"They then use [those programs] to show ads to the owners of the systems, or to click through advertisements for which they get credit under some sort of affiliate program."
He said a second way bot herders profit is by renting out use of the bots to spammers. "They aren't advertised as bots, but as proxies available for spammers to use. And the bot herder will charge a fee based on the number of proxies available in a rotating list on a daily, or even an hourly, basis."
Lippard said he's heard of individual bot herders making "as much as $10,000 a month between adware and clickware fraud and the selling of proxies".
Using botnets to launch denial of service attacks is also on the rise, Lippard says. The initial targets for these attacks used to be offshore gambling websites, and the credit card processors for those sites. "But it's been tried to a lesser extent against other businesses that depend on their websites for their operations to run."
Another common use of botnets is to scan captured machines for user names and passwords, software licence information, and contents of vital documents. Often keystroke loggers are loaded on these machines to retrieve user names and passwords, ID information, and anything that can potentially be used to make a profit.
Some variations of a botnet, known as Rinbot, may be used to steal registration keys for video games.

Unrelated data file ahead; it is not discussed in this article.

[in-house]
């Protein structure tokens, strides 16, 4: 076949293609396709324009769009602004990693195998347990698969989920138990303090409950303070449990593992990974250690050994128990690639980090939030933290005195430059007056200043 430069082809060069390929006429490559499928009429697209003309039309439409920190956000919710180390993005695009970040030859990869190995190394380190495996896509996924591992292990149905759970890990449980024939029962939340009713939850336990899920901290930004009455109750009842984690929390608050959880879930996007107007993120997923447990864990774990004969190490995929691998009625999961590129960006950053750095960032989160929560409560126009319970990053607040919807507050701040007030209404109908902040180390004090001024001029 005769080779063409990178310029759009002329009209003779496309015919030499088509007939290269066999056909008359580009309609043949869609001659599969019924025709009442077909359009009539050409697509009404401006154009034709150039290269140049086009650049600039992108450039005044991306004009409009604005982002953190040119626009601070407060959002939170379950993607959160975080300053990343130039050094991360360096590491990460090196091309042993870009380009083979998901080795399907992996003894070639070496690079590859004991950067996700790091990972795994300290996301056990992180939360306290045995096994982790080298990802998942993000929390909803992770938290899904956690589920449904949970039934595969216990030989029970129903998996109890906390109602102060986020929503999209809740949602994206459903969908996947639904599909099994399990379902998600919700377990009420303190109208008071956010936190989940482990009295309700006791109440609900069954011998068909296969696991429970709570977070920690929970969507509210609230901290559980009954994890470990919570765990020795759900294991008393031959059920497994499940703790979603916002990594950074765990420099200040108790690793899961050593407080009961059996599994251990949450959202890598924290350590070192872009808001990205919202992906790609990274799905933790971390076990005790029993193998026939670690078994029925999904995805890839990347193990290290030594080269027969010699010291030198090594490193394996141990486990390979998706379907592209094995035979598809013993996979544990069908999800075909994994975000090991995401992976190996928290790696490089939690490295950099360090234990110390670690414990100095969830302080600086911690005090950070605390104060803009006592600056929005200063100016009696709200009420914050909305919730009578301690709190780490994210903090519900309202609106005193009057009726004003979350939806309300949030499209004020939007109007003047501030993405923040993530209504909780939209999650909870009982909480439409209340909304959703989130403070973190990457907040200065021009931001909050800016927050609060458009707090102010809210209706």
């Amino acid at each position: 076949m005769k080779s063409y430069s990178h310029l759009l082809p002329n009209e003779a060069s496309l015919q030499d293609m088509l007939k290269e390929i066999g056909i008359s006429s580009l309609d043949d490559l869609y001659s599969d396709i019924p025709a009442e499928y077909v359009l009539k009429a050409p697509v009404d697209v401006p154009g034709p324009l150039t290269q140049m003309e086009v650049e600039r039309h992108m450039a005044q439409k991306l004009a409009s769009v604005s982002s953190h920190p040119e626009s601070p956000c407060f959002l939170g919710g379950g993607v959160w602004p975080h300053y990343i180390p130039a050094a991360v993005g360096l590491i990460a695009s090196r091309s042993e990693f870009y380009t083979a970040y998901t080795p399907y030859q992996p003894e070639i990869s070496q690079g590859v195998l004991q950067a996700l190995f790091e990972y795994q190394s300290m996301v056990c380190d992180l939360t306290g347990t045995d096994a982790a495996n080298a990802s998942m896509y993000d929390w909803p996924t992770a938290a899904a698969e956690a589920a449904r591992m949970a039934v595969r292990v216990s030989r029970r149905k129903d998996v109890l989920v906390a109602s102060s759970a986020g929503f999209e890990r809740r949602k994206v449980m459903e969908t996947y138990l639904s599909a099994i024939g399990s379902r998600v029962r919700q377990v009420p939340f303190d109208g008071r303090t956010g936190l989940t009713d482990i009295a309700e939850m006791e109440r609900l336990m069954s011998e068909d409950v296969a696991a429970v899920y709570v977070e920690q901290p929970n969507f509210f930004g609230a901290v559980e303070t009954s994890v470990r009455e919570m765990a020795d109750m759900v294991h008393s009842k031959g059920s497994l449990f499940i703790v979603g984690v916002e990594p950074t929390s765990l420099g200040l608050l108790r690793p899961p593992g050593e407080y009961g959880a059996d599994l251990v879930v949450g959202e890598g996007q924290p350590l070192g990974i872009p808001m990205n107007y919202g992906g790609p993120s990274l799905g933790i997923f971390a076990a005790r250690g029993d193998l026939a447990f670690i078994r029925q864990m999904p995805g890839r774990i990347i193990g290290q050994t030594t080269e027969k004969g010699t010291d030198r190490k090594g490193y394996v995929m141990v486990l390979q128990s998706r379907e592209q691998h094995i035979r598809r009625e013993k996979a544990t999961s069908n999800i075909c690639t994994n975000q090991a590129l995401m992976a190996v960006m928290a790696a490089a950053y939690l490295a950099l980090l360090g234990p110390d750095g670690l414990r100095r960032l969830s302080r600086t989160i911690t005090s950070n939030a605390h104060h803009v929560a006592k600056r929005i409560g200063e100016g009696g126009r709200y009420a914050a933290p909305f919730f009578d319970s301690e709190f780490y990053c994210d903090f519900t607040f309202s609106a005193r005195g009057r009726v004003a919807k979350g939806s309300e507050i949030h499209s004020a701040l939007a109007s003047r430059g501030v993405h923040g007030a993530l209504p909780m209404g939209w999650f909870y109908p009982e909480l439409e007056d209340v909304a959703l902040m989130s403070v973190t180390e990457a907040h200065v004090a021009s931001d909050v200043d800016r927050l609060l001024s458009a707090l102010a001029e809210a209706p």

While Christopher Maxwell's case was widely publicised, experts estimate there are scores of botnets that go undetected. As stealth is their stock in trade, it's difficult to get precise statistics on the growth of this menace.
Some rather alarming numbers have been provided by Symantec's semi-annual Internet Threat Report, published in March 2007. According to that report, botnet activity is up around 10 per cent over the previous period, with the US hosting about 40 per cent of the command and control nodes.
As the motivation of most bot herders is financial, they are keen that compromised systems stay infected and are not detected or repaired by the owners. As many experts point out, botnets take their time spreading in order to remain undetected, as their creators - unlike some other malicious coders - aren't necessarily trying to take over thousands of computers in the shortest time possible.
The only way they could be detected relatively quickly is if the bot herder went overboard and installed so much malware that the system became extremely slow - to the point of being nearly unusable.
Lippard's colleague Bob Hagen notes in his blog that methods and mechanisms used today to detect and eradicate botnet controllers are being rendered obsolete.
"Historically, most botnets utilised Internet Relay Chat (IRC) as the communications mechanism between bots and their controllers," noted Hagen, who is Director of Security Development at Global Crossing. "The bots would stay persistently connected to an IRC server and listen on a designated channel for commands." He said intrusion-detection technologies used to be able to detect this communication channel quite easily.
"Unfortunately," says Hagen, "the era of simplistic botnets may be nearing an end". Realising the ease by which bot communications can be discovered, he said bot herders are starting to use encrypted IRC communications, HTTP tunnelling, and peer-to-peer networking. He noted, however, that most enterprises don't view IRC as a critical business application and configure their firewalls to block it.